Wednesday, May 15, 2013

Reading and Experiencing “The Shack” at the Shack

To begin with, I am not much of a fan of things that are specifically labeled as “Christian,” whether art, or music, or books, or movies, or radio stations, or television channels, or high schools…well, you get the picture.  Most art and music used to be inherently Christian, without having to adopt the moniker.  I think of the beauty of the Sistene Chapel or the novels of Dostoyevsky; neither artist set out to create something specifically “Christian,” so much as to worshipfully compose works that were reflective of the presence of God in the world.  Somewhere along the way, Christianity fell behind the ranks of “secular” artists, and rather than attempt to create something original and beautiful, it decided that imitation is the best form of flattery.  And so came about the rise of Christian rock and inspirational literature, which by and large is fluffy and superficial, taking the best of what’s popular and turning it into a “precious moments” art-lite insufferable mess of God and pop and family friendly kitsch. 

Now certainly there is still Christian innovation in the world of the arts; I think of the music of mewithoutyou, Gungor, and Reed Jones and the visual art created by my good friend Todd Buschur. And it would be faulty of me to say that no good comes out of the paintings of Thomas Kincaid or the “Inspiration” section at Barnes and Noble. 

With all of that in mind, I am especially suspicious of Christian Fiction.  I have a great love for literature and for novelists who over the centuries have been able to weave faith into their writings without sacrificing literary quality.  And I hold a special reprehension for authors who pump out masses of skin-deep pulp Christian books for the sake of a few dollars (I’m thinking of you Tim Lahaye!)  So it was with a great degree of wariness that I picked up and began to read “The Shack” by Wm. Paul Young.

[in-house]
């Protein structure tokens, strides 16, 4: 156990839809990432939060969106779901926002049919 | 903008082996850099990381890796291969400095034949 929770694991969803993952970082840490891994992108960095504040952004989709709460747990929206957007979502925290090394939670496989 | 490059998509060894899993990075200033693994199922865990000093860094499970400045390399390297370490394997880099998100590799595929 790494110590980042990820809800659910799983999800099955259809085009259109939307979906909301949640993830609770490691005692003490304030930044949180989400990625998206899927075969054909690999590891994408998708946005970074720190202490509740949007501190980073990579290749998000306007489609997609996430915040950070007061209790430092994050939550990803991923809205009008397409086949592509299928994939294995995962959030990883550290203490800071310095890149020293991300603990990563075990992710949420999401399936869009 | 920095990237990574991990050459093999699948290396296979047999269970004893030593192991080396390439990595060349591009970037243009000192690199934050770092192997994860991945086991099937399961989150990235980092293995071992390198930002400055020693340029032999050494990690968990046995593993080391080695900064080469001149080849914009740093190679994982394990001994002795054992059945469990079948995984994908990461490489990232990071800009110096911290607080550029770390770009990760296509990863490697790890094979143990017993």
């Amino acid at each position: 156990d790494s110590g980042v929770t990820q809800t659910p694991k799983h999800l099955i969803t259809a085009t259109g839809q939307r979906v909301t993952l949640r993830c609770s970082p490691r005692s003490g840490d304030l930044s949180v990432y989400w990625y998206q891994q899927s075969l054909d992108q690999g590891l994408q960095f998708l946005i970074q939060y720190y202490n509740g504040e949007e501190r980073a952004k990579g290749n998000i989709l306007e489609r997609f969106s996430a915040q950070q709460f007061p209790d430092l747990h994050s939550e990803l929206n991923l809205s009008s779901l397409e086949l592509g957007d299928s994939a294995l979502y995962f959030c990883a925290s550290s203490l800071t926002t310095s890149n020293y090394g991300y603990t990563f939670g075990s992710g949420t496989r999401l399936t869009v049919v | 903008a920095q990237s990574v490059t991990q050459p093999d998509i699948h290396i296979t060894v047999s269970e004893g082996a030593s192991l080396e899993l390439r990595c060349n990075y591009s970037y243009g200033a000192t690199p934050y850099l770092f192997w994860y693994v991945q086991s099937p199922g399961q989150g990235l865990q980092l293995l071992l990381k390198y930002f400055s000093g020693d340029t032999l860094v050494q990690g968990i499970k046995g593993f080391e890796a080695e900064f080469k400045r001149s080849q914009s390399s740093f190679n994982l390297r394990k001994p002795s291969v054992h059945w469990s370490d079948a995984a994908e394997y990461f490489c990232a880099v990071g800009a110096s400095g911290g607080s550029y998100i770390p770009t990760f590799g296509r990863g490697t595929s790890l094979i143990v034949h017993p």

I had heard about this book several years ago from some friends who absolutely raved about it.  But being in my cynical undergraduate stage, I dismissed it.  My dad, however, decided a few years back to purchase copies of “The Shack” for the family, and being the dutiful son that I am, I proceeded to pick it up, read a few chapters, and then put it away on the shelf for safe keeping (and to gather dust). 

This weekend, my wife and I went on a retreat to Maple Ridge Ministries, a stunning pastoral suite located on the back of a minister’s property outside of Zanesfield Ohio.  Outfitted with a deck overlooking the forest, a hot tub, a small but quaint sitting room, a kitchenette, bedroom, and bathroom, and the sounds of nature, we were thoroughly enjoyed the opportunity to get away from “the world” and connect with one another on a deeper level.  I brought along with me my copy of “The Shack,” hoping I could blaze through it in time to sell it at the garage sale this coming weekend.  Surprisingly, I have found myself to be totally immersed and engaged in the world that Young created.